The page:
K-12 education: Ministry of Education should provide information on fairness and safety in school dress codes

What the GAO found

While school districts often cite safety as a reason for having a dress code, many dress codes include elements that can make the school environment less fair and less safe for students. For example, approximately 60% of dress codes have rules involving body and clothing measurement of students, which may involve adults touching students. As a result, students, especially girls, may feel less safe in school, according to a range of stakeholders interviewed by GAO. According to the GAO’s nationally generalizable review of public school dress codes, districts more frequently restrict items typically worn by girls — such as skirts, tank tops, and leggings — than those typically worn by boys. boys – such as muscle shirts. Most dress codes also contain rules about students’ hair, hairstyles and head coverings, which may disproportionately impact black students and those of certain religions and cultures, according to researchers and district officials. . Department of Education (Education) officials told GAO they were considering options to provide helpful resources to stakeholders and the public, but as of September 2022, Education had not provided information on dress codes. Providing such information would be consistent with the agency’s goal of improving fairness and safety in schools.

Items Commonly Prohibited by School Dress Codes

Schools that report enforcing strict dress codes primarily enroll black and Hispanic students and are more likely to drop students from class. GAO’s analysis of national data found that more than four out of five predominantly black schools and nearly two-thirds of predominantly Hispanic schools enforce a strict dress code, compared to about one-third of predominantly white schools. Additionally, schools that enforce strict dress codes are associated with statistically significant higher rates of discipline that keep students away from the classroom (e.g., suspensions). Additionally, about 44% of dress codes described “informal” removal policies, such as removing a student from a class without documenting it as a suspension. The education sector has recently noted challenges with informal withdrawals in guidance documents, but has no information on the prevalence or impact of this emerging issue. Without information on the full range of disciplinary measures applied to children, including informal removals and non-exclusive discipline, education efforts to provide resources on the fair application of discipline will have critical gaps.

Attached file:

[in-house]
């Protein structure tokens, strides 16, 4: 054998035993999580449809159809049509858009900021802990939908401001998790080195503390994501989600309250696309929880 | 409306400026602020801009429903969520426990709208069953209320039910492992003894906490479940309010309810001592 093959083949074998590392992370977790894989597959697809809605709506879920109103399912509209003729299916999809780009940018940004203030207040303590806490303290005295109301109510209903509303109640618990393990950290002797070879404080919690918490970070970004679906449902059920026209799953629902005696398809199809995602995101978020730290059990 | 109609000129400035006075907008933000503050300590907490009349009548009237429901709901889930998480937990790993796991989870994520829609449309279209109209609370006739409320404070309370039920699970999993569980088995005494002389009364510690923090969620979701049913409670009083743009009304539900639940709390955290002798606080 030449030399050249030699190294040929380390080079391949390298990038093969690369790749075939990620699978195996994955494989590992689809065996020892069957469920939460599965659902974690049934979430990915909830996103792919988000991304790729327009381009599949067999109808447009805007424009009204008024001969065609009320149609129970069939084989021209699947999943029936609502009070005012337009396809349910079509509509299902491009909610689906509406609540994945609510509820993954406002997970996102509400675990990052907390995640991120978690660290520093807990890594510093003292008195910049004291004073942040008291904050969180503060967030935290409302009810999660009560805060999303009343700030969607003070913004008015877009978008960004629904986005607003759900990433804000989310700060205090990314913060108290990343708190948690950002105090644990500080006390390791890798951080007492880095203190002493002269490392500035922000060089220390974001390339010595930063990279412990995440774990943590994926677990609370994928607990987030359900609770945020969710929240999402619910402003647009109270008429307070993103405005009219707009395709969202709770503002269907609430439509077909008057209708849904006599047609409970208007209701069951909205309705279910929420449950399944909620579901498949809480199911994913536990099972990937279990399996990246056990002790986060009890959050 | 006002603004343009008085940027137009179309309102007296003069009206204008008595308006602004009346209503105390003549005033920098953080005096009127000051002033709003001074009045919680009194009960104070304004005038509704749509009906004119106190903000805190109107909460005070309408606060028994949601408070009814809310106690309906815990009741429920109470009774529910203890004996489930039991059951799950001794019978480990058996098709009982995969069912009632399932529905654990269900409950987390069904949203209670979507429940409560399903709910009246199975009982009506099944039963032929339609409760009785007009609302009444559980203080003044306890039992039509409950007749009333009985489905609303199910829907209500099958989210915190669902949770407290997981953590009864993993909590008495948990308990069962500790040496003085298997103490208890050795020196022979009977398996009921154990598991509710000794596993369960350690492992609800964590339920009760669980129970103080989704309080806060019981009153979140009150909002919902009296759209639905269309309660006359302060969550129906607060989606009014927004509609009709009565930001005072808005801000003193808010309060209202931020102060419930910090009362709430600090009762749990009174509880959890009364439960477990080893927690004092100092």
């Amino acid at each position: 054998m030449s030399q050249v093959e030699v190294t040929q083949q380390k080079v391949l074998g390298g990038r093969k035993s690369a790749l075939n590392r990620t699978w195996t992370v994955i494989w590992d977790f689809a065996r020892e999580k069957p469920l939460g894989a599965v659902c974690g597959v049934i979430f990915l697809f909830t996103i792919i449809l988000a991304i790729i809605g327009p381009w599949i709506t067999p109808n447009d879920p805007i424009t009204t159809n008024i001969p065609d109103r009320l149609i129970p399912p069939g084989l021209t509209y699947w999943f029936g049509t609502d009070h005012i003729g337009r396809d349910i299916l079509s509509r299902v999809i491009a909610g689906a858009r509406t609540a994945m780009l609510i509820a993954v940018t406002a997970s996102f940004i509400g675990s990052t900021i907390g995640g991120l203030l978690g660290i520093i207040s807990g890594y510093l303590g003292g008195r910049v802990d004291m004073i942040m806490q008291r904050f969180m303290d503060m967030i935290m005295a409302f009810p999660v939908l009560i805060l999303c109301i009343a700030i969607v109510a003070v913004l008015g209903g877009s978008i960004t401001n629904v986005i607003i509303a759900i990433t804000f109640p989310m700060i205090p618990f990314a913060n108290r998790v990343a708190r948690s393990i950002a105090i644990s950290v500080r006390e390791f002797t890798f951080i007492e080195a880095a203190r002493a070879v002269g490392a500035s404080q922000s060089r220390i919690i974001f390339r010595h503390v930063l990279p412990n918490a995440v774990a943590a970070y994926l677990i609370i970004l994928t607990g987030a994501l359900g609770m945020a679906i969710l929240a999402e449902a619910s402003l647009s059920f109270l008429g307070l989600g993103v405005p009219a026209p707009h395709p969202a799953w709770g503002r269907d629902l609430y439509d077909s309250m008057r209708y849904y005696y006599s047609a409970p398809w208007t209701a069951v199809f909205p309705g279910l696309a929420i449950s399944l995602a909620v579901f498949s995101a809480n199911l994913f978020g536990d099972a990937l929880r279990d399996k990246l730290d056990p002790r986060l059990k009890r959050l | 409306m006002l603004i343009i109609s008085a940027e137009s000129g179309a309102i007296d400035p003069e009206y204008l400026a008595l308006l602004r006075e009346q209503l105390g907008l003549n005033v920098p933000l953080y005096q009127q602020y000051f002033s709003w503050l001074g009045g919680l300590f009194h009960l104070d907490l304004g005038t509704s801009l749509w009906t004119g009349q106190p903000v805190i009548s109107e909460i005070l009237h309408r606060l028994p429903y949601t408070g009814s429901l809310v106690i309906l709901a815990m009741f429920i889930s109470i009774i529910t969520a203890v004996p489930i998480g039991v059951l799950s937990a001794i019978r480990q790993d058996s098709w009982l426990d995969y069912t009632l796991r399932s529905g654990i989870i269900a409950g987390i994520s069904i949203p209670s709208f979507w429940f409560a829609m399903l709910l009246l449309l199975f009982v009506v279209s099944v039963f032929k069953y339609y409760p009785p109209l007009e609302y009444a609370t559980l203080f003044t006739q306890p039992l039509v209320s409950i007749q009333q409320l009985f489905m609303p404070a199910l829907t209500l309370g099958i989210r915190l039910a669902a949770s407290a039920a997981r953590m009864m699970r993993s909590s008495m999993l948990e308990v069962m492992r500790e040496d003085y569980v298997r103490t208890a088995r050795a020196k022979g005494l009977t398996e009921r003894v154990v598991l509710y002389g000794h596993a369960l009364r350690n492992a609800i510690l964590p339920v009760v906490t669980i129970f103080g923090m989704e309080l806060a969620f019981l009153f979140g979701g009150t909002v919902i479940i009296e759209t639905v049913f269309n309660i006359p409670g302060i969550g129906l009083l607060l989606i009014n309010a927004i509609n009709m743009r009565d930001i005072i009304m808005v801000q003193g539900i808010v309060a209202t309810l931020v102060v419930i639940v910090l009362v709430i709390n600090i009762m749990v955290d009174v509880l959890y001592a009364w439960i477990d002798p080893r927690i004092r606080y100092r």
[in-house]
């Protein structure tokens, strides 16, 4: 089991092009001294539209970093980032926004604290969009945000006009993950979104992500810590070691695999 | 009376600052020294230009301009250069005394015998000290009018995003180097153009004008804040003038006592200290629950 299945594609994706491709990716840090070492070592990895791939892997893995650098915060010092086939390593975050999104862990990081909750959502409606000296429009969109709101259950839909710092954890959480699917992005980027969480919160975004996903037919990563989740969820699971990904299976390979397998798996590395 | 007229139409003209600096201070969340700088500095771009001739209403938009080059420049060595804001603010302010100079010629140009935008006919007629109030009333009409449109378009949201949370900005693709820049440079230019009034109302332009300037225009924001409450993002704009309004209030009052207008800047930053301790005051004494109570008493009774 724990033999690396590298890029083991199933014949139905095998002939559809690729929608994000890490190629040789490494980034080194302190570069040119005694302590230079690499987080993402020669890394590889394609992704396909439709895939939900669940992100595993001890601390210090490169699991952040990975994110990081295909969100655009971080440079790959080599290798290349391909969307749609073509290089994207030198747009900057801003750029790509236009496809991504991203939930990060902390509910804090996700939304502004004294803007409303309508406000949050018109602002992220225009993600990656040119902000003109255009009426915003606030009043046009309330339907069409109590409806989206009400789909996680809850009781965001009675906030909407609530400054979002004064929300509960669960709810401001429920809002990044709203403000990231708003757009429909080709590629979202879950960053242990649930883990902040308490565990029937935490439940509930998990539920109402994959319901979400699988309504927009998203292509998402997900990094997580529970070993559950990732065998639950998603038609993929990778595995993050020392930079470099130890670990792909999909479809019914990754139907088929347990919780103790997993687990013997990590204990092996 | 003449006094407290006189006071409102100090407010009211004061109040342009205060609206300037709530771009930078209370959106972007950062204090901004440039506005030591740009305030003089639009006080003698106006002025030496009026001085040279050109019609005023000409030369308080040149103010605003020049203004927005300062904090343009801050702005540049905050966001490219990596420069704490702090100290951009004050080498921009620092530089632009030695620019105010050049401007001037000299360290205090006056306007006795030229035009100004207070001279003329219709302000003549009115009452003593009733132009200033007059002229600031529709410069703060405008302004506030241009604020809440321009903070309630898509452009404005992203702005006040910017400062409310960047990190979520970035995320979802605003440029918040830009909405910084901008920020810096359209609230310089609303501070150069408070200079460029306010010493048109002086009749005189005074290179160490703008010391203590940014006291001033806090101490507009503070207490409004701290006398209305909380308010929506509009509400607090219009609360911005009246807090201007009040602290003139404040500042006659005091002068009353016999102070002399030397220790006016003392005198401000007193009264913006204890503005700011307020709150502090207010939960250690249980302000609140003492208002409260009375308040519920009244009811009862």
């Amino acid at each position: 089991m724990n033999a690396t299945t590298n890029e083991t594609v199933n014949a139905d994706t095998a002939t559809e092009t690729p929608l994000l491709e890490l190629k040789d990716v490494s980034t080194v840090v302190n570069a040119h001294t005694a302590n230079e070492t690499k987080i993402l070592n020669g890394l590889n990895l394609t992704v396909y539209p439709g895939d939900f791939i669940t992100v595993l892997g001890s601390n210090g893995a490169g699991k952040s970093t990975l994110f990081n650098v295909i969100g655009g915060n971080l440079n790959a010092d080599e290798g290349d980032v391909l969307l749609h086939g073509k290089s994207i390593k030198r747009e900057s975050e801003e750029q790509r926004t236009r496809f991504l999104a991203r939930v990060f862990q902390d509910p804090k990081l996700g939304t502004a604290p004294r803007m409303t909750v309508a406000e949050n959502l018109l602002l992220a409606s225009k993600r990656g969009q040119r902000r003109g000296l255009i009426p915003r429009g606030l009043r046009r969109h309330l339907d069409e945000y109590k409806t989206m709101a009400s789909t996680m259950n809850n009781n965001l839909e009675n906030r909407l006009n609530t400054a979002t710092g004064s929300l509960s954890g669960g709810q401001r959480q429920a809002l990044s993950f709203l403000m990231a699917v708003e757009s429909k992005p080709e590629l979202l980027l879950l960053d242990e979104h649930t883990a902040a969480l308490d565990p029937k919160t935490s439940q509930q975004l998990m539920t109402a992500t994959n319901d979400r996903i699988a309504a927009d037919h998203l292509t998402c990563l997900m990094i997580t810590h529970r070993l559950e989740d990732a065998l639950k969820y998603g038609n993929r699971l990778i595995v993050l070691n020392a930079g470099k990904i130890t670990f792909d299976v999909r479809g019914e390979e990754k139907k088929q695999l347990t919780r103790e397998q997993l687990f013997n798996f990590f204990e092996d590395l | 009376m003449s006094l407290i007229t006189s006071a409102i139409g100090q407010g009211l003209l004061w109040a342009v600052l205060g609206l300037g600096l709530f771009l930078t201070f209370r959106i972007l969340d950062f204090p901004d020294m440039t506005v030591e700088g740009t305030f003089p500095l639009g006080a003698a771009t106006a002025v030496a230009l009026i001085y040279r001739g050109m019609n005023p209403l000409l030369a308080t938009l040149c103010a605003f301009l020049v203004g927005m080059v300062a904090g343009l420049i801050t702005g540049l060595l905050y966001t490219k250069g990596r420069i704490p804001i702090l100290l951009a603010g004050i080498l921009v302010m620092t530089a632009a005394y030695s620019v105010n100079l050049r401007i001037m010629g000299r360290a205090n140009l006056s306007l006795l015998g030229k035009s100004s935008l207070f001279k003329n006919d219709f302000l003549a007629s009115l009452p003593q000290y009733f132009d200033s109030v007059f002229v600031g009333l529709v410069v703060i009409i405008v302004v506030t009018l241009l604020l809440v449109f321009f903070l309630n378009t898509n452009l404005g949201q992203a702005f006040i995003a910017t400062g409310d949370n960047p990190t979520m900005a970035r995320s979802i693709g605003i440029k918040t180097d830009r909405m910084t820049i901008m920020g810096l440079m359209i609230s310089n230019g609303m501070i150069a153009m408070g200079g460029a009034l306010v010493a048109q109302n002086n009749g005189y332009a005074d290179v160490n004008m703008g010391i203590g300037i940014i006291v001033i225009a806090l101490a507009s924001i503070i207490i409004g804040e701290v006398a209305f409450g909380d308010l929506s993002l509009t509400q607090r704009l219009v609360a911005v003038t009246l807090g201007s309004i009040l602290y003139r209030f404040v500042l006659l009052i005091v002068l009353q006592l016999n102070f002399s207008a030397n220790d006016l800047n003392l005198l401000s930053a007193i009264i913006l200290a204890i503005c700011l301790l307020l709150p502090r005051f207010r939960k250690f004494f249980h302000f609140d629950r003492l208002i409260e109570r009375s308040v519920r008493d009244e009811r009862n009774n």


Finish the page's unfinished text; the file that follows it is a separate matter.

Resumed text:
Why GAO Did This Study

In recent years, researchers, advocates, parents, and students have raised concerns about fairness in school dress codes. Concerns have included the adverse effects of removing students from the classroom for violating the dress code.

A committee report accompanying HR 7614 included a provision for the GAO to study dress code discipline. This report also responds to a request for a study of informal removals. This report examines (1) the characteristics of K-12 dress codes in school districts nationwide and how education supports the design of fair and safe dress codes; (2) enforcement of dress codes and how education supports equitable enforcement of dress codes.

To examine the characteristics of dress codes, GAO analyzed a nationally representative sample of public school district dress codes. To assess the enforcement of dress codes and how education supports school districts, GAO analyzed education data; reviewed relevant studies on the discipline of dress code; and interviewed academic researchers and officials from national organizations, school districts and education.

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